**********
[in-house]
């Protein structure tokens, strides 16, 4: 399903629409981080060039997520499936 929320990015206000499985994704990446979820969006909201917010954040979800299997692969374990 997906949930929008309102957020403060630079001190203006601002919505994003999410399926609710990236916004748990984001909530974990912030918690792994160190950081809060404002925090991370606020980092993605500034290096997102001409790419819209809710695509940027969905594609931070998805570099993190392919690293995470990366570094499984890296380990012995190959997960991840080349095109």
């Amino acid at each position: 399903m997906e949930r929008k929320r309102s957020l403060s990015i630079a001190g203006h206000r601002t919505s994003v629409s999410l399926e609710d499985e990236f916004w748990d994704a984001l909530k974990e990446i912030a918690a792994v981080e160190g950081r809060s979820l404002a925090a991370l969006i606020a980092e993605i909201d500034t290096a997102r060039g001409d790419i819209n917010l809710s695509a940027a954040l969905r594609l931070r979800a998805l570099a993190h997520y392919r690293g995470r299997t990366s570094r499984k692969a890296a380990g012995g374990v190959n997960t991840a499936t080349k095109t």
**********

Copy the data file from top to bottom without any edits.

[in-house]
């Protein structure tokens, strides 16, 4: 399903629409981080060039997520499936 929320990015206000499985994704990446979820969006909201917010954040979800299997692969374990 997906949930929008309102957020403060630079001190203006601002919505994003999410399926609710990236916004748990984001909530974990912030918690792994160190950081809060404002925090991370606020980092993605500034290096997102001409790419819209809710695509940027969905594609931070998805570099993190392919690293995470990366570094499984890296380990012995190959997960991840080349095109």
């Amino acid at each position: 399903m997906e949930r929008k929320r309102s957020l403060s990015i630079a001190g203006h206000r601002t919505s994003v629409s999410l399926e609710d499985e990236f916004w748990d994704a984001l909530k974990e990446i912030a918690a792994v981080e160190g950081r809060s979820l404002a925090a991370l969006i606020a980092e993605i909201d500034t290096a997102r060039g001409d790419i819209n917010l809710s695509a940027a954040l969905r594609l931070r979800a998805l570099a993190h997520y392919r690293g995470r299997t990366s570094r499984k692969a890296a380990g012995g374990v190959n997960t991840a499936t080349k095109t």